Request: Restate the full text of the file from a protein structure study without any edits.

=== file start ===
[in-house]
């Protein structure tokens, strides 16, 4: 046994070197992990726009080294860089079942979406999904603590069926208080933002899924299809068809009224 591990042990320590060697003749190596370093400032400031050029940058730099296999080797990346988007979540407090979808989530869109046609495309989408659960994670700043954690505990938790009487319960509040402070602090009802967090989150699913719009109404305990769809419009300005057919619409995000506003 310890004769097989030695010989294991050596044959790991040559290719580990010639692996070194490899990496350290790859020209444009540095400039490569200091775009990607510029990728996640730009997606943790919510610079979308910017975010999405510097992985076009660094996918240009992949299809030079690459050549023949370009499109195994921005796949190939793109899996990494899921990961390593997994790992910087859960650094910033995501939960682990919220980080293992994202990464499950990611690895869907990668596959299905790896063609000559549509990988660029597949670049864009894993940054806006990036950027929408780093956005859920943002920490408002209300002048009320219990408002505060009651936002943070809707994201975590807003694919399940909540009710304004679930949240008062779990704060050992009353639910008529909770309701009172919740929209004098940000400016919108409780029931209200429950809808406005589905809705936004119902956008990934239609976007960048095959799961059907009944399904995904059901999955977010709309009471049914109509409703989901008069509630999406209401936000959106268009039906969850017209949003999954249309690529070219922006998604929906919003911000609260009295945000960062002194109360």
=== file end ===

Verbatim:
[in-house]
């Protein structure tokens, strides 16, 4: 046994070197992990726009080294860089079942979406999904603590069926208080933002899924299809068809009224 591990042990320590060697003749190596370093400032400031050029940058730099296999080797990346988007979540407090979808989530869109046609495309989408659960994670700043954690505990938790009487319960509040402070602090009802967090989150699913719009109404305990769809419009300005057919619409995000506003 310890004769097989030695010989294991050596044959790991040559290719580990010639692996070194490899990496350290790859020209444009540095400039490569200091775009990607510029990728996640730009997606943790919510610079979308910017975010999405510097992985076009660094996918240009992949299809030079690459050549023949370009499109195994921005796949190939793109899996990494899921990961390593997994790992910087859960650094910033995501939960682990919220980080293992994202990464499950990611690895869907990668596959299905790896063609000559549509990988660029597949670049864009894993940054806006990036950027929408780093956005859920943002920490408002209300002048009320219990408002505060009651936002943070809707994201975590807003694919399940909540009710304004679930949240008062779990704060050992009353639910008529909770309701009172919740929209004098940000400016919108409780029931209200429950809808406005589905809705936004119902956008990934239609976007960048095959799961059907009944399904995904059901999955977010709309009471049914109509409703989901008069509630999406209401936000959106268009039906969850017209949003999954249309690529070219922006998604929906919003911000609260009295945000960062002194109360």